BOLTON, Miss.- Representatives from Homeland Security, Federal law enforcement agencies, the United Nations, Hinds Community College, and William Carey University gathered to showcase the newest Osteopathic Emergency Physicians’ new Medical Disaster Drone, HiRO (Health Integrated Rescue Operations.)
The drone is a product of the Telemedical Drone Project. This was a collaboration by Dr. Italo Subbarao, senior associate dean at William Carey University College of Osteopathic Medicine, and Guy Paul Cooper Jr., a fourth year medical student at WCUCOM.
The two were studying medical responses that come from situations like the EF-4 tornado that devastated Hattiesburg on February 10, 2013. For the past two years they have been developing prototypes to support rural and wilderness medical emergencies.
“Reaching the victims is the critical challenge in these situations. As an osteopathic physician my goal was to find ways to help save lives. A medical drone is the bridge that delivers life-saving treatment directly to victims, giving remote (access to) physician’s eyes, ears and voice to instruct anyone on site,” said Dr. Subbarao, a nationally recognized expert in disaster and emergency medicine.
Together they approached experts from Hinds Community College to design a disaster drone that would carry the designed telemedical packages to adverse conditions.
“We developed a way to reach people so we developed a drone. but we also wanted a way to diagnose and treat people, so we added equipment not only to treat some trauma, but potentially allergic reactions,” said Cooper.
The kits come with equipment like Google Glass, to allow whoever is accessing the supplies to be in contact with a physician who can see what is happening and provide instruction.
Guest Speaker, Richard Patrick Senior adviser to the Chief medical officer with Homeland Security made his way to the stage to discuss what an integral part these drones can play in the national “Stop the Bleed” initiative.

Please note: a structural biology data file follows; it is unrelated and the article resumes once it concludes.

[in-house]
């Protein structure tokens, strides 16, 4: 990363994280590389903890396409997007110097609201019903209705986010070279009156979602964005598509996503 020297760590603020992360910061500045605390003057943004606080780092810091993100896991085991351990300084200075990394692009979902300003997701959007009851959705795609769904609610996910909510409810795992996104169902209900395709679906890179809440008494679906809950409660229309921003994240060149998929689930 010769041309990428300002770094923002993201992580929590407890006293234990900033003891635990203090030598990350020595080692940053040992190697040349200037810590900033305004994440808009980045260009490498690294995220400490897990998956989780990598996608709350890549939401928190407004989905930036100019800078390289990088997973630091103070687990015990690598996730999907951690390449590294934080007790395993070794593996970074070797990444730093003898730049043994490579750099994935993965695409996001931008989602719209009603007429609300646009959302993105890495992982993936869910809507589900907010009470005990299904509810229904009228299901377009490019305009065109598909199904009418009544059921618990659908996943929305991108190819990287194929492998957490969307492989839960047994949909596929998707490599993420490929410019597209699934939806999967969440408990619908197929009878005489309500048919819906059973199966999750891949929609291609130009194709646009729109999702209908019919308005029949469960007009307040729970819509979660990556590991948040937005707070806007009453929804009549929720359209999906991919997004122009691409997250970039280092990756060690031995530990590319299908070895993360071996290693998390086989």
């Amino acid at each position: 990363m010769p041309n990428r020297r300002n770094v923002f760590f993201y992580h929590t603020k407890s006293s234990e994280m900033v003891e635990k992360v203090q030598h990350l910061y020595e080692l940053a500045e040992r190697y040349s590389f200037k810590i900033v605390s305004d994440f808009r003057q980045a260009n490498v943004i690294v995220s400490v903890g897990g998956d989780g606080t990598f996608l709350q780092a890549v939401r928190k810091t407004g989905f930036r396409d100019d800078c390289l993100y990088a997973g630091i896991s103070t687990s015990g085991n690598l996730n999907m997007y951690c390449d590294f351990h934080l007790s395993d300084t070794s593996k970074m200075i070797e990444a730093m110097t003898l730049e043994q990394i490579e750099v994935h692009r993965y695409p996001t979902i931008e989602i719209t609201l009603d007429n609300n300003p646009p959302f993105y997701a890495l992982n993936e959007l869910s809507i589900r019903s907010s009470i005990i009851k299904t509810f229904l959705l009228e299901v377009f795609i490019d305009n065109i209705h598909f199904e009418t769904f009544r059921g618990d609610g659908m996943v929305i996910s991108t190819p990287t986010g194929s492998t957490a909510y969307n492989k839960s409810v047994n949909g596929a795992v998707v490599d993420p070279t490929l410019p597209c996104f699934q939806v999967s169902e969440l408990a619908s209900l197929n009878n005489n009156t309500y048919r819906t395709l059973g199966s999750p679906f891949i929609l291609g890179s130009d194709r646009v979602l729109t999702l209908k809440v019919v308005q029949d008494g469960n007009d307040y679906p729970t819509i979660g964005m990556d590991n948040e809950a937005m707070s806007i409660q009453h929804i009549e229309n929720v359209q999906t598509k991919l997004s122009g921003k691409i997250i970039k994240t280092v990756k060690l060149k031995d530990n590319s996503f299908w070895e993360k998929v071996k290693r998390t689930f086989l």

“In one division we provide general policy for the 260,000 member work force, all the way from the Secret Service to the Coast Guard. We also work with operational medicine. We run the united states by-watch system, but we also run it’s EMS system, which is the second largest in the U.S. government,” said Patrick.
The drones are operated by using a GoPro to allow visuals while flying. Through a remote control operator they are directed to the emergency situation and once they have arrived the telemedical packages are dropped for assistance.
The individual accessing the packages is then talked through the appropriate medical care by a physician through audio and visual contact.
“These drones have impressive lift and distance capability, and can be outfitted with a variety of sensors, such as infrared, to help locate victims,” said Dennis Lott, director of the Unmanned aerial vehicle program at Hinds Community College.”Working together, we’re able to develop, test, and bring this technology to the field. It is just a matter of time before the drones are universally adopted for emergency and disaster response toolkits.”
The simulation of the drones was modified for Tuesday’s presentation due to overcast weather and regulations by the FAA.
The following video is a simulation of how the drones work: